Keywords: diabetes mellitus; adipocyte; oxidative stress; lipolysis; glutathione system; Mn-tetra(N-methyl-4-pyridyl)porphyrin; N-ethylmaleimide

Implication of α2β1 integrin in anoikis of MCF-7 human breast carcinoma cells by G. E. Morozevich; N. I. Kozlova; O. Y. Susova; P. A. Karalkin; A. E. Berman (97-103).
Silencing of α2β1 integrin expression significantly promoted anchorage-dependent apoptosis (anoikis) and drastically reduced clonal activity of MCF-7 human breast carcinoma cells. Depletion of α2β1 enhanced the production of apoptotic protein p53 and of inhibitor of cyclin-dependent protein kinases, p27, while downregulating antiapoptotic protein Bcl-2 and multifunctional protein cMyc. Blocking the expression of α2β1 had no effect on activity of protein kinase Akt, but it sharply increased the kinase activity of Erk1/2. Pharmacological inhibition of Erk1/2 had a minor effect on anoikis of control cells, while it reduced anoikis of cells with downregulated α2β1 to the level of control cells. The data show for the first time that integrin α2β1 is implicated in the protection of tumor cells from anoikis through a mechanism based on the inhibition of protein kinase Erk.
Keywords: integrins; anoikis; tumor growth; signal protein kinases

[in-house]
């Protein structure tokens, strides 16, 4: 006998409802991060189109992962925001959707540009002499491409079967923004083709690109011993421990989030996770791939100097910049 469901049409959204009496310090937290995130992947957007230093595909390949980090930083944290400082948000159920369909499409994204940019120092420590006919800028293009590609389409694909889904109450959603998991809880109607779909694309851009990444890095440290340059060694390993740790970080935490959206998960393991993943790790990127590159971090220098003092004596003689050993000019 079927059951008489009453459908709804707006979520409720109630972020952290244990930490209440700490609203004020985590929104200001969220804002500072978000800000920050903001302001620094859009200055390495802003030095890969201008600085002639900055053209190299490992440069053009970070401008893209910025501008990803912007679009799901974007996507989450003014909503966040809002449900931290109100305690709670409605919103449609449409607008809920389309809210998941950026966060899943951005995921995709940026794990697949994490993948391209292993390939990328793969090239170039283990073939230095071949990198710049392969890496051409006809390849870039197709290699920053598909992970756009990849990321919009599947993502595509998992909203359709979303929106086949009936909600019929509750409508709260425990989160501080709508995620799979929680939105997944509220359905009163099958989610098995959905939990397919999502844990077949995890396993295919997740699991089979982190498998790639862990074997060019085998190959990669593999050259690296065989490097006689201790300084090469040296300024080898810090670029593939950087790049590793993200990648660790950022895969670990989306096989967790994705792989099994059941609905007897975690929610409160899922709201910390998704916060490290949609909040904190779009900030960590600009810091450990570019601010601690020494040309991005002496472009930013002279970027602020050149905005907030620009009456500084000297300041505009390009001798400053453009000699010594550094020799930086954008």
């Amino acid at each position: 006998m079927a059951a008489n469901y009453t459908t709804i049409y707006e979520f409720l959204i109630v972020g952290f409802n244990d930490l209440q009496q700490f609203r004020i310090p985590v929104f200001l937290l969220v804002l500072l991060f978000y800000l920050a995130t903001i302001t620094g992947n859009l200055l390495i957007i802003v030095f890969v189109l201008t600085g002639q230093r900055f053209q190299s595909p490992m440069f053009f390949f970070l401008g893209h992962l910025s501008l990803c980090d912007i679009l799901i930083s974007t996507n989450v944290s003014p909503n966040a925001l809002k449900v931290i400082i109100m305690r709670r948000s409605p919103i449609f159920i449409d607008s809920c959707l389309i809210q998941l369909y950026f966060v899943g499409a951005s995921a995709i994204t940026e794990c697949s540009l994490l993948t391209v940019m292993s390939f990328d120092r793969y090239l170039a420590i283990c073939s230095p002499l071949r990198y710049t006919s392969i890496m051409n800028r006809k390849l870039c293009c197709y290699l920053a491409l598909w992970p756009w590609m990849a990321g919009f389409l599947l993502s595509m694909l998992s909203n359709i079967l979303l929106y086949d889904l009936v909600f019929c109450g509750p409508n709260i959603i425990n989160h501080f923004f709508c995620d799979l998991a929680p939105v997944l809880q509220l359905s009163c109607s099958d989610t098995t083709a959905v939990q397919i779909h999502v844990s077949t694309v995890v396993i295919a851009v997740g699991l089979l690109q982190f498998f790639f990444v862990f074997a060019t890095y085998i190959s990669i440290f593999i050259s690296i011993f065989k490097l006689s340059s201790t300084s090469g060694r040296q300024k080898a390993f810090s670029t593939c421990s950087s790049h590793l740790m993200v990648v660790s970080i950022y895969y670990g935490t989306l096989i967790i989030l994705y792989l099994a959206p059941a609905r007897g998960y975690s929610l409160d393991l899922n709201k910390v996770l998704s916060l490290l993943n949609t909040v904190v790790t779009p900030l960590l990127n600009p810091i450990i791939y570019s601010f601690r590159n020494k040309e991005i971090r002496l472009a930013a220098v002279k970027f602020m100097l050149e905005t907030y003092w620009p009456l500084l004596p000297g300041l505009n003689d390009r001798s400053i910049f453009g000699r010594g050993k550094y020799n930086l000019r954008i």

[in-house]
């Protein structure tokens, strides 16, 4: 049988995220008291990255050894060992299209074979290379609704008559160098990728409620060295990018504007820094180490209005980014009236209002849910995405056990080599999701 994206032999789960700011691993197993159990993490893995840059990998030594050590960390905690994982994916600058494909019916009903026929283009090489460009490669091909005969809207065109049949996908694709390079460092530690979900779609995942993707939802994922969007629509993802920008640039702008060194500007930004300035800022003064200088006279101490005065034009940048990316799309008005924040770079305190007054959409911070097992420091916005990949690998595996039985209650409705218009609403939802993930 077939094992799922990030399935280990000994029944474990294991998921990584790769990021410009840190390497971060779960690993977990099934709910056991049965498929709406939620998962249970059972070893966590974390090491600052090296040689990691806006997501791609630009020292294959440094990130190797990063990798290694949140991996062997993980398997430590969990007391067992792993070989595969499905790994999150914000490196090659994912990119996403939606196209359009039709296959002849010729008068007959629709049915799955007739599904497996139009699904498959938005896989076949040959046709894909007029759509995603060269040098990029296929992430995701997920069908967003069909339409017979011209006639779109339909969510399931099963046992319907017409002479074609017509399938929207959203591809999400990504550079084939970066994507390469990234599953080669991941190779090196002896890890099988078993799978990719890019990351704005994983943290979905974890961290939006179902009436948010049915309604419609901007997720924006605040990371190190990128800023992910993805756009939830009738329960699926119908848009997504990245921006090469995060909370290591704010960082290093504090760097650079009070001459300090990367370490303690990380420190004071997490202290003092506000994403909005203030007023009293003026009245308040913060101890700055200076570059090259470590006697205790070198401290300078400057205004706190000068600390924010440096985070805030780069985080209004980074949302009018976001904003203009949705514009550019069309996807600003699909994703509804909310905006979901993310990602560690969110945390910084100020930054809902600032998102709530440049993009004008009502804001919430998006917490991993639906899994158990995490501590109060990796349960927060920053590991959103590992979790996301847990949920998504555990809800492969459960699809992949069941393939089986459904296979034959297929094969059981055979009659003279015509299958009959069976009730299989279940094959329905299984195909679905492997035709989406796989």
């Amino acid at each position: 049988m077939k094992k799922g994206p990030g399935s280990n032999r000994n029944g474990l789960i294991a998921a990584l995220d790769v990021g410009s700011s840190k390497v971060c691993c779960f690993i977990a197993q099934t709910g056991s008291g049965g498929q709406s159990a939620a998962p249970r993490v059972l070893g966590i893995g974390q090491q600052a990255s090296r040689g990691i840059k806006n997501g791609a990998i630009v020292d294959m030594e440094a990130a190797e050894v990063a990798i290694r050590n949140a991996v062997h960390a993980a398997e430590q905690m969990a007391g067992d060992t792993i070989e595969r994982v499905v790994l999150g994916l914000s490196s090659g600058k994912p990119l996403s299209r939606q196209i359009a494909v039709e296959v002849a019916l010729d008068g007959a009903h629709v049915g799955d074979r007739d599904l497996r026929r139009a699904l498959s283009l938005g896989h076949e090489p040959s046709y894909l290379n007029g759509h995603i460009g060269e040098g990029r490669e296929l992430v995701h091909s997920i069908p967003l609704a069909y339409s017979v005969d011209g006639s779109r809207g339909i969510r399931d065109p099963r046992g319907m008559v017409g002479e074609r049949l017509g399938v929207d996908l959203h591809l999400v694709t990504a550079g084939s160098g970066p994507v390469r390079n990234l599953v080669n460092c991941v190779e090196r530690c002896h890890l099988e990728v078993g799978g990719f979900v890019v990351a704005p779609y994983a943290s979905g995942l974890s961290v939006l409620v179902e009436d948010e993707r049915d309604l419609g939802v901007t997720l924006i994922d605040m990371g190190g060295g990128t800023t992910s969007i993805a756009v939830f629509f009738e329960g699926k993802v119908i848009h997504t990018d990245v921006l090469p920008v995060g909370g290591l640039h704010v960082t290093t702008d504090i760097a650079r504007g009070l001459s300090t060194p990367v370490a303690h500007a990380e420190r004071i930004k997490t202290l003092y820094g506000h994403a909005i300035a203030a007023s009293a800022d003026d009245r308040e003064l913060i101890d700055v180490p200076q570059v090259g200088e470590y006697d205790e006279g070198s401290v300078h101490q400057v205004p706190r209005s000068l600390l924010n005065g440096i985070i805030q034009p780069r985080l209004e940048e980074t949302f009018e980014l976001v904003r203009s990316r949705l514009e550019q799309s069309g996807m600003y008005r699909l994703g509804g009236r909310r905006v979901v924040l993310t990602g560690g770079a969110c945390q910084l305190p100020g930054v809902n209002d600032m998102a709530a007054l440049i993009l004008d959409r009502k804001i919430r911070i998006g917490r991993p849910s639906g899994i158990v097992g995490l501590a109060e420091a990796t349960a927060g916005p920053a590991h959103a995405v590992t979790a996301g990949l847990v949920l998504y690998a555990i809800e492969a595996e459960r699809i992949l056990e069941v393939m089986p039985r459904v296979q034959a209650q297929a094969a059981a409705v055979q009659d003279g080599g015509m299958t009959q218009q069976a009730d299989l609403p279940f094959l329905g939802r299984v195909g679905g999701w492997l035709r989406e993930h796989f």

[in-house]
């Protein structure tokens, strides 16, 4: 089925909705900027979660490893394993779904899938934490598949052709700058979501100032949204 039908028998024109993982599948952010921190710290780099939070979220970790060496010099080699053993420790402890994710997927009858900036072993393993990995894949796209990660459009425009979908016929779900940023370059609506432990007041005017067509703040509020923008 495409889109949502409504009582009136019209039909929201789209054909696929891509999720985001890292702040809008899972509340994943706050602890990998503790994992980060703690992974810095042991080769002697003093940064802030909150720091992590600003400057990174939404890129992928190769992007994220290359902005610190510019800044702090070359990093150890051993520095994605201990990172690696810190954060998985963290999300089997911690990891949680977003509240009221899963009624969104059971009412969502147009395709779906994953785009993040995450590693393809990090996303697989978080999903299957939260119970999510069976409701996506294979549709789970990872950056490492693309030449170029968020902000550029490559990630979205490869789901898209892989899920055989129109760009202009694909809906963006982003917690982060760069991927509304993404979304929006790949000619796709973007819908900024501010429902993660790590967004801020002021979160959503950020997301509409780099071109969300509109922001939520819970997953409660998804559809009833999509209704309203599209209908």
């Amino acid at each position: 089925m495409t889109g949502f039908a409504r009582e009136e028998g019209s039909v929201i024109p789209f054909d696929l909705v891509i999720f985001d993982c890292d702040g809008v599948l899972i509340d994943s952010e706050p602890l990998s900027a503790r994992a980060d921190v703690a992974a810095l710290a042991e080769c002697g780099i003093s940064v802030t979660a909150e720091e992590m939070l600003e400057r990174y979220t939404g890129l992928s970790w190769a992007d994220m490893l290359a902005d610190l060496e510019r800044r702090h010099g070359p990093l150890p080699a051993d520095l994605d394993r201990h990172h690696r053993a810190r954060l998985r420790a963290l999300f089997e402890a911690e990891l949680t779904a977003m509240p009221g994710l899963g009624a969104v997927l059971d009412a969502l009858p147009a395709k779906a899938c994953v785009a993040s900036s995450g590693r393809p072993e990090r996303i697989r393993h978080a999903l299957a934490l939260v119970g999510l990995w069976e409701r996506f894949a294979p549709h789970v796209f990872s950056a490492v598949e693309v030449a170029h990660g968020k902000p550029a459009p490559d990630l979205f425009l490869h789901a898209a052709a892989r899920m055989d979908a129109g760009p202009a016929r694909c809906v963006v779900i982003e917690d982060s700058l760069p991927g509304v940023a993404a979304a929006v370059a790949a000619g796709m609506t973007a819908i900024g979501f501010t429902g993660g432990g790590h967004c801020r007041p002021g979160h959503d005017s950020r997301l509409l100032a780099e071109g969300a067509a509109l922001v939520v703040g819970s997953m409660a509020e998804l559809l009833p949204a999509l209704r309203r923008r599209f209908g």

Sphingolipids play an important role in the development of insulin resistance. Ceramides are the most potent inhibitors of insulin signal transduction. Ceramides are generated in response to stress stimuli and in old age. In this work, we studied the possible contribution of different pathways of sphingolipid metabolism in age-dependent insulin resistance development in liver cells. Inhibition of key enzymes of sphingolipid synthesis (serine palmitoyl transferase, ceramide synthase) and degradation (neutral and acidic SMases) by means of specific inhibitors (myriocin, fumonisin B1, imipramine, and GW4869) was followed with the reduction of ceramide level and partly improved insulin regulation of glucose metabolism in “old” hepatocytes. Imipramine and GW4869 decreased significantly the acidic and neutral SMase activities, respectively. Treatment of “old” cells with myriocin or fumonisin B1 reduced the elevated in old age ceramide and SM synthesis. Ceramide and SM levels and glucose metabolism regulation by insulin could be improved with concerted action of all tested inhibitors of sphingolipid turnover on hepatocytes. The data demonstrate that not only newly synthesized ceramide and SM but also neutral and acidic SMase-dependent ceramide accumulation plays an important role in development of agedependent insulin resistance.